• Is our task management and prioritization changed by this approach?

We made rainbow colored bracelets that say “LOVED” on one side and “Makom Community” on the other to help us carry a physical reminder of this very important learning with us on our adventures. We gave them out to all our students, AND we made them in adult sizes, too! We’ll have them available for you when you come to pick up your children in the next few weeks. Let us know if you’d like to have a reminder of how loved you are, too.

Tefilah As Conversation: Magen Avraham

Tefilah isn’t just prayer, music, and movement, it is also a conversation! We started a new unit where we are unpacking the ways in which Tefilah can be a conversation, and what those conversations can look like. This week we are looking at the part of Amidah that talks about our avot v‘imahot, aka our forefathers and mothers. Let’s zoom in on Avraham! God is described as being “Magen Avraham” (Genesis 15:1)That translates to “the shield of Avraham”.  What does that actually mean? This past week we looked at the story of Avraham and God, when God told Avraham that God would protect him and give him lots of descendants! Take a look and see what your smart kiddos had to say about the model of God as a shield. 


If you needed protecting, who would you ask to protect you?  

  • I would ask everyone. 
  • I would ask myself. 
  • I would ask someone I trust. 


What does it mean for God to be Avraham’s shield? 

  • God can protect Avraham from getting hurt. 
  • God will stand between Avraham and his enemies. 
  • God will comfort Avraham. 
  • Because God has superpowers. 


What makes this conversation Tefilah? 

  • It’s a conversation between God and Avraham, and when we do Tefilah it’s a conversation between us and God. 
  • Tefilah helps you focus. 
  • Tefilah helps remind you that God may or may not be protecting you. 
  • Avraham is asking questions. 
  • Avraham is thankful, or actually kind of confused.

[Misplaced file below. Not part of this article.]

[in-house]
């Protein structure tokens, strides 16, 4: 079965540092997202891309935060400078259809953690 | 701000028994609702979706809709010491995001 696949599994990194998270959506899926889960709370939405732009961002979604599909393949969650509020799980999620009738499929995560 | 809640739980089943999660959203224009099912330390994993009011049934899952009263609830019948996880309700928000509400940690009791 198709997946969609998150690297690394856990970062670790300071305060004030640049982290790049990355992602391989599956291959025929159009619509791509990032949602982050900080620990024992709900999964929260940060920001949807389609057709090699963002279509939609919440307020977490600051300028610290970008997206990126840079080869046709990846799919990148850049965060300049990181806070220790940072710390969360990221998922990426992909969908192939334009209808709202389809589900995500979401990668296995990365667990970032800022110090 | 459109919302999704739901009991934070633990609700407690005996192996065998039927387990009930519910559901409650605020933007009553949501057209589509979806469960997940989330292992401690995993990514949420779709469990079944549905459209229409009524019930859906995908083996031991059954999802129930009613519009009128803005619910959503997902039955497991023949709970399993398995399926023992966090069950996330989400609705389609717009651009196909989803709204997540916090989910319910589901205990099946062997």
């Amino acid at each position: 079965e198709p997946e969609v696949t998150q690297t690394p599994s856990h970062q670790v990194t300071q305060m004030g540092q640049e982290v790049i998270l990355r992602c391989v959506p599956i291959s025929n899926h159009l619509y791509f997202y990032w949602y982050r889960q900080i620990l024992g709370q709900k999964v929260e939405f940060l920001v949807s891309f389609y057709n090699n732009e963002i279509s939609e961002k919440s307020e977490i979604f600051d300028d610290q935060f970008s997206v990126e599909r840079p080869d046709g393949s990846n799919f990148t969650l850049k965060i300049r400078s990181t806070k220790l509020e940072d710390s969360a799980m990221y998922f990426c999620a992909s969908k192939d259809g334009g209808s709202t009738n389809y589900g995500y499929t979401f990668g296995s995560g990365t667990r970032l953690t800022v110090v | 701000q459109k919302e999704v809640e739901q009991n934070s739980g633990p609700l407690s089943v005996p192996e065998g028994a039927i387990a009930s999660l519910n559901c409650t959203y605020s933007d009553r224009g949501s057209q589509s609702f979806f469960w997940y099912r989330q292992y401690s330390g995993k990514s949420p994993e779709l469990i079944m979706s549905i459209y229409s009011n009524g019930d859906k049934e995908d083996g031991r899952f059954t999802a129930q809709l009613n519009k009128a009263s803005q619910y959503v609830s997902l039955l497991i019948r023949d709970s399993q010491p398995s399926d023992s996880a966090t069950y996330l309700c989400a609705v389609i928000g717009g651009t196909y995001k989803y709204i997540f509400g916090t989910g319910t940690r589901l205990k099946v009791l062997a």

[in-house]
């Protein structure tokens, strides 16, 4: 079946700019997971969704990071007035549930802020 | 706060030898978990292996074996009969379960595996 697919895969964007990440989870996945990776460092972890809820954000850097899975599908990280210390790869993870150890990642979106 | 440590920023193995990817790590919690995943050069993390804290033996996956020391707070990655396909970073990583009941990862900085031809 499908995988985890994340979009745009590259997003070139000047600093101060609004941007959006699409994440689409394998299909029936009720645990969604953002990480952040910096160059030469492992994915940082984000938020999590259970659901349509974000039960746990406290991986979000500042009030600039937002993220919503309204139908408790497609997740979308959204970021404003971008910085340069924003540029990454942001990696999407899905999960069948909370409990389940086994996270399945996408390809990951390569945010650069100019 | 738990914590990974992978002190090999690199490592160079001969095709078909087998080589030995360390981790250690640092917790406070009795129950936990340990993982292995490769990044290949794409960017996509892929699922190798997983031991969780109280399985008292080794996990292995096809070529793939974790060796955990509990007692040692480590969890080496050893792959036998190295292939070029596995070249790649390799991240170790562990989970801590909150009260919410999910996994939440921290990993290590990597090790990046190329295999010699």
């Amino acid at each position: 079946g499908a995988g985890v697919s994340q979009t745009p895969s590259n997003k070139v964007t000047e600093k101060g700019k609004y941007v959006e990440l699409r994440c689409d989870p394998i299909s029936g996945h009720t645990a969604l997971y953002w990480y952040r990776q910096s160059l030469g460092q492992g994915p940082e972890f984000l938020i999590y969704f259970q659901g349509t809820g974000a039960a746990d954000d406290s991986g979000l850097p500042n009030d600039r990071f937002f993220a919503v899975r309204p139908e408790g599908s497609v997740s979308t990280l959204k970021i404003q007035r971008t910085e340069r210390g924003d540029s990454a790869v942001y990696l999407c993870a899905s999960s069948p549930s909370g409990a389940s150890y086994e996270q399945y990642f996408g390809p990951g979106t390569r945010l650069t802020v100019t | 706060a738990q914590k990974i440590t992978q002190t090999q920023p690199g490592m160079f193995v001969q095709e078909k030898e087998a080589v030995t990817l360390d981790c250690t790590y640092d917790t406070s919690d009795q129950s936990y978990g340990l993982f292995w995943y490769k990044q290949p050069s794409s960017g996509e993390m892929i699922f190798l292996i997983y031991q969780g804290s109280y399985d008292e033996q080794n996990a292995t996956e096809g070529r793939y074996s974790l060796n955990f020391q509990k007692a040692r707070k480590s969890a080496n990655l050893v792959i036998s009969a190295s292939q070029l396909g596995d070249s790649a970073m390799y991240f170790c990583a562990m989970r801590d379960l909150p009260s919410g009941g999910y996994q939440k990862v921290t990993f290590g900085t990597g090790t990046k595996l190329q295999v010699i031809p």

Today, when Jewish people say the opening paragraph of the Amidah, the end it with a bracha (blessing) that calls God Magen Avraham, the Shield of Avraham. Why do we find this this a helpful name/title for God? 

  • God was protector of Avraham, and He is our ancestor. 
  • If Avraham hadn’t been protected, we wouldn’t be here. 


Why is it helpful in this conversation to remind God who our ancestors are before we ask to be protected? 

  • We are honoring them (our ancestors). 
  • Wait, we’re reminding God who OUR ancestors are?! 
  • We are asking God for love, and to protect us because God protected them, it’s only fair. 


As we continue to explore Tefilahwe will look at the ways our relationship with Tefilah can reflect the conversations between God and our ancestors. Stay tuned next week, we are going to zoom in on Sarah!

Winter Break School’s Out Camp Preview!

Winter Break School’s Out Camp is coming up and we’re PSYCHED! As always, our camps are for your kiddos between the ages of 4 and 10. We are trying something new for Winter Break School’s Out Camp this year! Our new structure is a camp day with early- and late- care to add on as you wish. BONUS: You can save $ by signing up before 12/16. *AND* During this test-run, you can skip the website and call or email Wyatt to sign up.  (484) 278-1335 or Following winter break camp, please share with Wyatt how this worked for your family.  


Here’s how schedules and pricing will work: 

Camp Day 10AM-3PM:  

  • By midnight 12/16 $45.  

  • After 12/16 $55.

Early Care Bundle8:30AM-3PM:  

  • By midnight 12/16 $50.    

  • After 12/16  $60.  

Late Care Bundle 10AM-5:30PM:  

  • By midnight 12/16 $60.    

  • After 12/16 $70. 

The Whole Shebang 8:30 AM-5:30PM:  

  • By midnight 12/16 $70. Just like always!   

  • After 12/16 $85. 


Schedule Sneak-Peek 

8:30 - Early-care including games and an art project  

10:00 - Snack and Schedule Overview  

10:30 - Drama, storytelling, crafts, games, songwriting and more! 

12:00 - Lunch 

12:30 - Play outside ( weather permitting )

2:00 - More fabulous programming 

3:00 - Snack 

3-5:30 - Late Care 


Our themes include: 

Fairytale Whimsy on the 24th with special guest storyteller Wyatt’s Mom, Theater Fun Times on the 26th, Let’s Art About It on the 27th, Active Games on the 28thand Game Builders on the 31st! 

Every day will be packed with FABULOUS activities that grow out of our curriculum designed by our camp coordinator, Wyatt. This pilot responds to your feedback requesting more flexible and affordable camp days with fewer trips. Choose what your family needs! Each camp day can include early- and/or late-care. Following, we’ll need your feedback to know how to continue to iterate. Stay tuned for a survey in January!   


For Questions or To sign up: Call us at (484) 278-1335, or email Wyatt at 


Looking forward to seeing you at camp! 

Building Our Brit With Love

How can we make sure there’s room here for everyone to be who they are?How do I act in a way that lets people (both myself and everyone else) be who they are, with all their heart, mind, and strength? At Makom Community we value creating a space where we show love and feel loved.  One way we do that is by creating a Brit, a two-way promise, that outlines our expectations for how we treat each other at Makom Community. Here is what your inspiring kiddos came up with this year: